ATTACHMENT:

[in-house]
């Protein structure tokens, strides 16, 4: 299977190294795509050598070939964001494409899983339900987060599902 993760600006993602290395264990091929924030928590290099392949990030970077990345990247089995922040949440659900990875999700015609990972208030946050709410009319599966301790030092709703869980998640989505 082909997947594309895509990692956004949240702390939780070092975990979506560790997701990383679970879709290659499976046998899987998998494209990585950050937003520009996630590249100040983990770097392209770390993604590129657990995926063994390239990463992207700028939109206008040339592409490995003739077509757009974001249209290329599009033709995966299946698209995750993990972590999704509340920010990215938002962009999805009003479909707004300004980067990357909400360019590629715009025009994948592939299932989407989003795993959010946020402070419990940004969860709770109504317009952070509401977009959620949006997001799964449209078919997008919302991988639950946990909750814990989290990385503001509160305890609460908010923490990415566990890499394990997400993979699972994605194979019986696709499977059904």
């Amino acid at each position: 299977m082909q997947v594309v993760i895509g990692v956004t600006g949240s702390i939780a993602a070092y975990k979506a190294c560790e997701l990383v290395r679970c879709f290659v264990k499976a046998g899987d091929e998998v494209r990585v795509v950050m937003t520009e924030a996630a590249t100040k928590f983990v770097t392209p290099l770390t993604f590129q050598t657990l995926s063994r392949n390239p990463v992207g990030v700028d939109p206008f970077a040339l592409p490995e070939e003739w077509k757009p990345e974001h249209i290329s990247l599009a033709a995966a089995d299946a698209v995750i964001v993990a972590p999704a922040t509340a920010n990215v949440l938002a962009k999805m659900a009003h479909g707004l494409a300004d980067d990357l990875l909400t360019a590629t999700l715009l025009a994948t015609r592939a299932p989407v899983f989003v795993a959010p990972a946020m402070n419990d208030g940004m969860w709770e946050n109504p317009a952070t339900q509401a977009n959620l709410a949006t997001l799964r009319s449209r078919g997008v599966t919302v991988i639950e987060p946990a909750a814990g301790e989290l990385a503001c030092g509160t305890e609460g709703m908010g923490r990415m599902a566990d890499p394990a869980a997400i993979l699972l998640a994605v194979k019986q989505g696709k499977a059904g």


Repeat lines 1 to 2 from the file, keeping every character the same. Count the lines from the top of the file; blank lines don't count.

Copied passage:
[in-house]
């Protein structure tokens, strides 16, 4: 299977190294795509050598070939964001494409899983339900987060599902 993760600006993602290395264990091929924030928590290099392949990030970077990345990247089995922040949440659900990875999700015609990972208030946050709410009319599966301790030092709703869980998640989505 082909997947594309895509990692956004949240702390939780070092975990979506560790997701990383679970879709290659499976046998899987998998494209990585950050937003520009996630590249100040983990770097392209770390993604590129657990995926063994390239990463992207700028939109206008040339592409490995003739077509757009974001249209290329599009033709995966299946698209995750993990972590999704509340920010990215938002962009999805009003479909707004300004980067990357909400360019590629715009025009994948592939299932989407989003795993959010946020402070419990940004969860709770109504317009952070509401977009959620949006997001799964449209078919997008919302991988639950946990909750814990989290990385503001509160305890609460908010923490990415566990890499394990997400993979699972994605194979019986696709499977059904």